Clinical Significance in Humans
Mathias Herrmann and Mark S. Smeltzer
from: Staphylococcus: Genetics and Physiology (Edited by: Greg A. Somerville). Caister Academic Press, U.K. (2016) Pages: 23-44.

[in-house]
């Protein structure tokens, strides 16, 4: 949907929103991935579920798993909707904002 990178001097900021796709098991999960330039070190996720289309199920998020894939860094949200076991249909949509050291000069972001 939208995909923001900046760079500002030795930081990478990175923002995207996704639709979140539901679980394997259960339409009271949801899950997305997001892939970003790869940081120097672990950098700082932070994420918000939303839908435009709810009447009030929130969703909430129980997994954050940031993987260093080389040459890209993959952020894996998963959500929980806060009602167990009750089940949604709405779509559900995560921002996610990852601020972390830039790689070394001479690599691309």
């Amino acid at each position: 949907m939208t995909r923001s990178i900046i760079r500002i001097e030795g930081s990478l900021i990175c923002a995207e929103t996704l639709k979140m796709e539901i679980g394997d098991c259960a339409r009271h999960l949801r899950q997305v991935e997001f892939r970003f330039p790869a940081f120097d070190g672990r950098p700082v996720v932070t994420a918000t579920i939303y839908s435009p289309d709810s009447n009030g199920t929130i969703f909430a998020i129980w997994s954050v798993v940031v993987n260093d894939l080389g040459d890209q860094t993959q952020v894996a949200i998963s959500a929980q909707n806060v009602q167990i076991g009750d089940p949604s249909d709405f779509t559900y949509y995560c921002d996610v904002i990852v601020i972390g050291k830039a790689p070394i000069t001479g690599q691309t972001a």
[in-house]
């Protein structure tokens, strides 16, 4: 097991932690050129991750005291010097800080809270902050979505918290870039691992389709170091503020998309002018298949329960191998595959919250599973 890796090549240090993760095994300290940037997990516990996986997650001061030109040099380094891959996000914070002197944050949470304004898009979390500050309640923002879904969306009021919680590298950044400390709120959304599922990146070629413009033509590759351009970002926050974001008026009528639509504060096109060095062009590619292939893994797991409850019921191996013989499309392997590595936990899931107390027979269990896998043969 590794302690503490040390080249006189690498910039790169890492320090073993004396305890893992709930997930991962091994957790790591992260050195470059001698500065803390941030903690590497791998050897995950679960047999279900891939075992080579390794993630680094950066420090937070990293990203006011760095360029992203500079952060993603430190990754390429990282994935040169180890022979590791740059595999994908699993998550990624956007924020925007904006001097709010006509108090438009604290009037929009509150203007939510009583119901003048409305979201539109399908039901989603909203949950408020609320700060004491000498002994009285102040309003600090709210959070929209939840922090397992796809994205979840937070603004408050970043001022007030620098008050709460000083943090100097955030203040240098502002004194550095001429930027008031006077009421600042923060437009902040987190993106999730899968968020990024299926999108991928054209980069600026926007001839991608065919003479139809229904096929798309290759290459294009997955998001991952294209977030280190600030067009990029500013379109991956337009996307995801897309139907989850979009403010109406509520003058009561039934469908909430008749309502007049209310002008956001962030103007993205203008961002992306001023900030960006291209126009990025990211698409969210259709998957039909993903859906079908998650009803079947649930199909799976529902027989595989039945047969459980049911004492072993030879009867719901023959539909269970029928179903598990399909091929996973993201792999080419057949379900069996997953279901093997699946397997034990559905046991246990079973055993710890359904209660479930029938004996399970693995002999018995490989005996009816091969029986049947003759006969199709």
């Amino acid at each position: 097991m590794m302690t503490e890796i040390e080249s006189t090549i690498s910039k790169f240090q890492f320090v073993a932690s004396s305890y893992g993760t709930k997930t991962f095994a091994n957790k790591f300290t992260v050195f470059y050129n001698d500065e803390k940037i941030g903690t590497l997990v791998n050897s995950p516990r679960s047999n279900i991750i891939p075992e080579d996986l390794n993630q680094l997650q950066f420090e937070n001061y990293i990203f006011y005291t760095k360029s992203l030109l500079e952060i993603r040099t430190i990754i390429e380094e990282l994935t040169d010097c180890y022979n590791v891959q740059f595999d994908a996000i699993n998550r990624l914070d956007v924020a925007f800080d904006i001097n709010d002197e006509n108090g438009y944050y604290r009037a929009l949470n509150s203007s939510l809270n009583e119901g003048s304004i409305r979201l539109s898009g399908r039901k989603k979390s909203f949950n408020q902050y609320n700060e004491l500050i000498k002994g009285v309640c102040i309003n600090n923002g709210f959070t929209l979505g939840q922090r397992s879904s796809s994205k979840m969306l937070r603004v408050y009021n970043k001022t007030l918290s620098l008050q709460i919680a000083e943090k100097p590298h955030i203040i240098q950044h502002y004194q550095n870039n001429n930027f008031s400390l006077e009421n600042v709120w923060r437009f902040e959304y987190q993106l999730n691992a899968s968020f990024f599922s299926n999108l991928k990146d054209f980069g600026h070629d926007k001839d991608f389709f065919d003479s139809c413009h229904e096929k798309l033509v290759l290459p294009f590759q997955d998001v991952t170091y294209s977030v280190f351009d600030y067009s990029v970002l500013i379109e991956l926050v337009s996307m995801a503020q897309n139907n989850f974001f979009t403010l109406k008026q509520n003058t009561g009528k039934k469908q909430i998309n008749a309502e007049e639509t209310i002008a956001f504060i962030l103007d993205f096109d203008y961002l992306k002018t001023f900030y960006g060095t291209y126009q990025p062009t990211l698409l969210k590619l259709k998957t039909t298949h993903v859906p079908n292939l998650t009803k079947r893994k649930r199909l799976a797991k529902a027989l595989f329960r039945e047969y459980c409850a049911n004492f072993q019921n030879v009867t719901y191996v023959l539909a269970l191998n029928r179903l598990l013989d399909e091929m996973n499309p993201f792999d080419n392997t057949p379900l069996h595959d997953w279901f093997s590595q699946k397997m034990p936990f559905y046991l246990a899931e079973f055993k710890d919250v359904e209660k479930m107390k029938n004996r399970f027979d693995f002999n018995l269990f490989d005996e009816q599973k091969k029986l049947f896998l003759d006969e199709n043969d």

This chapter is intended to provide a broad overview of the staphylococci as a cause of human infections. Several key points must be made in this regard beginning with the observation that all staphylococcal species are generally adapted to live on humans and/or other animal species as commensals. However, all also exhibit some capacity to cause infection, and therefore can all be considered opportunistic pathogens. Nevertheless, the single most prominent pathogen in the context of human infections is Staphylococcus aureus, which has the capacity to cause a remarkably diverse array of infections ranging from superficial skin and soft tissue abscesses to life-threatening infections including bacteremia, endocarditis, and osteomyelitis. The prominence of S. aureus as a human pathogen is clearly linked to two factors, the first being that it is a commensal inhabitant of 30-50% of the population and is therefore available to cause disease when given the opportunity, and the second being its ability to produce a diverse array of virulence factors when called upon under selective pressure from the host to do so. The staphylococci are also highly adaptable at a genetic and phenotypic level, a primary manifestation of the first being the recent emergence of methicillin-resistant strains even among isolates associated with community-acquired infections, and a primary manifestation of the second being that these isolates exhibit phenotype characteristics that threaten the definition of S. aureus as an opportunistic pathogen. This brings up the additional key point that the epidemiology and pathogenesis of S. aureus infections has changed significantly in recent years. This is reflected in reports that now distinguish between classic healthcare-associated strains and those associated with community-acquired infections, with resistance to methicillin and its derivatives (e.g. oxacillin) being a common and troubling characteristic of both groups. However, the goal here is not to detail this diversity but rather to provide a broad overview of the staphylococci, with a specific emphasis on S. aureus, as both a commensal inhabitant of humans and as a human pathogen read more ...